Advance registration is required. Register here by November 20, 12:00 noon. 

Disability Awareness Challenge: October 1-31

Disability Awareness Challenge

October 1-31 

In 1988 the US Congress declared October National Disability Employment Awareness Month to raise awareness of the employment needs and contributions of individuals who happen to disabilities of many kinds. Currently about 61 million Americans (~26%) have disabilities. This month, we honor and recognize their many accomplishments and contributions.  

Celebrate National Disability Awareness Month by joining CSM's 5-Day Disability Awareness Challenge! Explore and engage the lived experiences, perspectives, and concerns of our community members who happen to have disabilities.

Register for the Disability Awareness Challenge.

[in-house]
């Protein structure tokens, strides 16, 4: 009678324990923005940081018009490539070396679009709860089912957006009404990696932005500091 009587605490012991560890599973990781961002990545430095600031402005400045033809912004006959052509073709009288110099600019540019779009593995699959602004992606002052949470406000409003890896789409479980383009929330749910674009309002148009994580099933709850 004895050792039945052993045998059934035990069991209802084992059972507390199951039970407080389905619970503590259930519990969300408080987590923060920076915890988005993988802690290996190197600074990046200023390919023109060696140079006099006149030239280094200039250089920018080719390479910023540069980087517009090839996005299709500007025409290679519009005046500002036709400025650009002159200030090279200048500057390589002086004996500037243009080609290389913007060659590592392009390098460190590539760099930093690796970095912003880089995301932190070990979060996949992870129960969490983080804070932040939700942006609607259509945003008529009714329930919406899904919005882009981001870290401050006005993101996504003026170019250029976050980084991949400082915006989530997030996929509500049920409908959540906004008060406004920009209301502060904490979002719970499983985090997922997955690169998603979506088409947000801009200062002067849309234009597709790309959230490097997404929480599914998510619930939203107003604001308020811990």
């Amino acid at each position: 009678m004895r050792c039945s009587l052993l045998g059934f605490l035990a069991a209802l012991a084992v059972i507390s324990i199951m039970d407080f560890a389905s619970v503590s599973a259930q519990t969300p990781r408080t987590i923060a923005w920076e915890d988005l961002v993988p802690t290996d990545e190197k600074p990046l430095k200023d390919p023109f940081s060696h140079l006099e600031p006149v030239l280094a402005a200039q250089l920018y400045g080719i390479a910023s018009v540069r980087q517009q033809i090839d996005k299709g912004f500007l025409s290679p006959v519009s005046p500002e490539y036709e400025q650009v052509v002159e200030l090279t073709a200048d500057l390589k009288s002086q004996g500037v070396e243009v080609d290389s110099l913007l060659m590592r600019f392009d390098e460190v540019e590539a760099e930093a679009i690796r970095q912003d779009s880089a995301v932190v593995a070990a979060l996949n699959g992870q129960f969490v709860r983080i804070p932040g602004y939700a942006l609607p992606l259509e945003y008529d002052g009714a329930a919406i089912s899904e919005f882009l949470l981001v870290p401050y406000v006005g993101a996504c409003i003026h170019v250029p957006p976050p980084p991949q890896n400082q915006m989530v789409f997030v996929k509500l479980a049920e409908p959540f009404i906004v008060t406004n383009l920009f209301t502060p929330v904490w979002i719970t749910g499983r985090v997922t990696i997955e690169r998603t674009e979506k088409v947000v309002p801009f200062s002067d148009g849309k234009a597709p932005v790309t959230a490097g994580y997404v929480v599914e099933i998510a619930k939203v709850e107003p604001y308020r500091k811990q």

Day 1:  
Watch: "The Capitol Crawl: Taking a Crawl in History"
             Visit: "8 Famous People with Disabilities--Overcoming Disabilities and Following Passions" 
             Reflect: What did you learn about people with disabilities that you did not know before? How
             does that new knowledge inform your thinking about disability? 

Day 2:  Visit: CSM's Disability Support Services web page
             Read: "Universal Design for Learning: A Concise Introduction," by the ACCESS Project,
             Colorado State University
             Act: Take a "disability walk" around your home and wherever else you go today. Imagine
             you have to get around in a wheelchair, or are blind, deaf, or have other physical
             differences. Where do you have difficulty getting where you need to go? Imagine you are
             neurodiverse, e.g., you have Asperger's Syndrome, autism, or Attention Deficit Disorder. Do
             you feel you would be supported at work, in school, or in other places you go today? 

Day 3:  Visit: U.S. Department of Labor's National Disability Employment Awareness Month website